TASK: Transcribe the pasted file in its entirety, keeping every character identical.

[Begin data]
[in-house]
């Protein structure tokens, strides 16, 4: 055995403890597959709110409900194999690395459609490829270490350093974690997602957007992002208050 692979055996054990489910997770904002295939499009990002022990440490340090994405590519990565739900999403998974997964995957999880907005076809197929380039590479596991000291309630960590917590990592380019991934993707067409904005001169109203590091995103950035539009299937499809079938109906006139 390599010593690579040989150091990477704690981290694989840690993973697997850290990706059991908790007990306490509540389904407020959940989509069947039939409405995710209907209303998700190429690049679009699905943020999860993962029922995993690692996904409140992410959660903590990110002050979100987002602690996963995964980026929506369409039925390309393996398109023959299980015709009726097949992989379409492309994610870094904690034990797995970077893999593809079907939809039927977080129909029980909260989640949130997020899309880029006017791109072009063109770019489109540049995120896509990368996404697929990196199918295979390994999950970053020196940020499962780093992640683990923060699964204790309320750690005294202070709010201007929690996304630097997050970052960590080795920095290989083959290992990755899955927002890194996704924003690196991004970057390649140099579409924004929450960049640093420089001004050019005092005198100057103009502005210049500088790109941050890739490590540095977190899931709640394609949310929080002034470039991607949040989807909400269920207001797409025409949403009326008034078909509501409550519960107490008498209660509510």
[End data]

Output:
[in-house]
């Protein structure tokens, strides 16, 4: 055995403890597959709110409900194999690395459609490829270490350093974690997602957007992002208050 692979055996054990489910997770904002295939499009990002022990440490340090994405590519990565739900999403998974997964995957999880907005076809197929380039590479596991000291309630960590917590990592380019991934993707067409904005001169109203590091995103950035539009299937499809079938109906006139 390599010593690579040989150091990477704690981290694989840690993973697997850290990706059991908790007990306490509540389904407020959940989509069947039939409405995710209907209303998700190429690049679009699905943020999860993962029922995993690692996904409140992410959660903590990110002050979100987002602690996963995964980026929506369409039925390309393996398109023959299980015709009726097949992989379409492309994610870094904690034990797995970077893999593809079907939809039927977080129909029980909260989640949130997020899309880029006017791109072009063109770019489109540049995120896509990368996404697929990196199918295979390994999950970053020196940020499962780093992640683990923060699964204790309320750690005294202070709010201007929690996304630097997050970052960590080795920095290989083959290992990755899955927002890194996704924003690196991004970057390649140099579409924004929450960049640093420089001004050019005092005198100057103009502005210049500088790109941050890739490590540095977190899931709640394609949310929080002034470039991607949040989807909400269920207001797409025409949403009326008034078909509501409550519960107490008498209660509510």